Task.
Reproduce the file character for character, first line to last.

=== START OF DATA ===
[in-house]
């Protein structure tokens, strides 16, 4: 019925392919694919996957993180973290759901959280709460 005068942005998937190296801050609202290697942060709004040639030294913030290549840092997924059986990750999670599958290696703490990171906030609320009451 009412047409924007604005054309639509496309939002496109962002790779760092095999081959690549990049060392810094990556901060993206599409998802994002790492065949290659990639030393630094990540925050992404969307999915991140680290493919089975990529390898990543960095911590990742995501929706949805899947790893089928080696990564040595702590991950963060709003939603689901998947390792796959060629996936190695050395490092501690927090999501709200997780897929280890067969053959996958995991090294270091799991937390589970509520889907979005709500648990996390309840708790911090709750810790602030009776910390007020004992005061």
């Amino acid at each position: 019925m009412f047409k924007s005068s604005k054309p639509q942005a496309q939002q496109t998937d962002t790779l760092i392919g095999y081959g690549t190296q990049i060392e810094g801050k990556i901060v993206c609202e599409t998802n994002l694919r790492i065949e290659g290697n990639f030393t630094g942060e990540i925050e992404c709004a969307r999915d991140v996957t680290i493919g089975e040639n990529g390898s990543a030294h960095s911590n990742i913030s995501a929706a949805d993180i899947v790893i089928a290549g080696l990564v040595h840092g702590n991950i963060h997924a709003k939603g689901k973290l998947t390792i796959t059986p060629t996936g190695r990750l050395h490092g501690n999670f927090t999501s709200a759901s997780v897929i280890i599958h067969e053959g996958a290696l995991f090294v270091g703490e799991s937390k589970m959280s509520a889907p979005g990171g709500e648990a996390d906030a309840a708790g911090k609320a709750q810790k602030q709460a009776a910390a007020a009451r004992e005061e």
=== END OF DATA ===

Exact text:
[in-house]
């Protein structure tokens, strides 16, 4: 019925392919694919996957993180973290759901959280709460 005068942005998937190296801050609202290697942060709004040639030294913030290549840092997924059986990750999670599958290696703490990171906030609320009451 009412047409924007604005054309639509496309939002496109962002790779760092095999081959690549990049060392810094990556901060993206599409998802994002790492065949290659990639030393630094990540925050992404969307999915991140680290493919089975990529390898990543960095911590990742995501929706949805899947790893089928080696990564040595702590991950963060709003939603689901998947390792796959060629996936190695050395490092501690927090999501709200997780897929280890067969053959996958995991090294270091799991937390589970509520889907979005709500648990996390309840708790911090709750810790602030009776910390007020004992005061």
């Amino acid at each position: 019925m009412f047409k924007s005068s604005k054309p639509q942005a496309q939002q496109t998937d962002t790779l760092i392919g095999y081959g690549t190296q990049i060392e810094g801050k990556i901060v993206c609202e599409t998802n994002l694919r790492i065949e290659g290697n990639f030393t630094g942060e990540i925050e992404c709004a969307r999915d991140v996957t680290i493919g089975e040639n990529g390898s990543a030294h960095s911590n990742i913030s995501a929706a949805d993180i899947v790893i089928a290549g080696l990564v040595h840092g702590n991950i963060h997924a709003k939603g689901k973290l998947t390792i796959t059986p060629t996936g190695r990750l050395h490092g501690n999670f927090t999501s709200a759901s997780v897929i280890i599958h067969e053959g996958a290696l995991f090294v270091g703490e799991s937390k589970m959280s509520a889907p979005g990171g709500e648990a996390d906030a309840a708790g911090k609320a709750q810790k602030q709460a009776a910390a007020a009451r004992e005061e």